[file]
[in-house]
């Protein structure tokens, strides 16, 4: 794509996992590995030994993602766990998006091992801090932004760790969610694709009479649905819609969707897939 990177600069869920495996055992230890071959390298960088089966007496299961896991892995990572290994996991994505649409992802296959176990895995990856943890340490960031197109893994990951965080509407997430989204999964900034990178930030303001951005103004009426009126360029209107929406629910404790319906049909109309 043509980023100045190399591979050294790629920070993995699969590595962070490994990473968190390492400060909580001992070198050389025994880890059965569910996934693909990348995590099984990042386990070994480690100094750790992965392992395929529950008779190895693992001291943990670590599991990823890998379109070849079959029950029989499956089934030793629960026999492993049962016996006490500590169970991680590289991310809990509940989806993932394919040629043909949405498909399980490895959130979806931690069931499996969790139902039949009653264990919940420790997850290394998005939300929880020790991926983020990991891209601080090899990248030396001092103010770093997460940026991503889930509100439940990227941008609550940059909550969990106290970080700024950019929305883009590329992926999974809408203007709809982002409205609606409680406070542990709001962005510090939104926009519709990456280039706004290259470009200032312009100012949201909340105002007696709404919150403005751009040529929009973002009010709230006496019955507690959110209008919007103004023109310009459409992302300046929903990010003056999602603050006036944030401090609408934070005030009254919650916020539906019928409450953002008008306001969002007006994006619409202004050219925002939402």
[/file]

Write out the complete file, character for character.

[in-house]
């Protein structure tokens, strides 16, 4: 794509996992590995030994993602766990998006091992801090932004760790969610694709009479649905819609969707897939 990177600069869920495996055992230890071959390298960088089966007496299961896991892995990572290994996991994505649409992802296959176990895995990856943890340490960031197109893994990951965080509407997430989204999964900034990178930030303001951005103004009426009126360029209107929406629910404790319906049909109309 043509980023100045190399591979050294790629920070993995699969590595962070490994990473968190390492400060909580001992070198050389025994880890059965569910996934693909990348995590099984990042386990070994480690100094750790992965392992395929529950008779190895693992001291943990670590599991990823890998379109070849079959029950029989499956089934030793629960026999492993049962016996006490500590169970991680590289991310809990509940989806993932394919040629043909949405498909399980490895959130979806931690069931499996969790139902039949009653264990919940420790997850290394998005939300929880020790991926983020990991891209601080090899990248030396001092103010770093997460940026991503889930509100439940990227941008609550940059909550969990106290970080700024950019929305883009590329992926999974809408203007709809982002409205609606409680406070542990709001962005510090939104926009519709990456280039706004290259470009200032312009100012949201909340105002007696709404919150403005751009040529929009973002009010709230006496019955507690959110209008919007103004023109310009459409992302300046929903990010003056999602603050006036944030401090609408934070005030009254919650916020539906019928409450953002008008306001969002007006994006619409202004050219925002939402």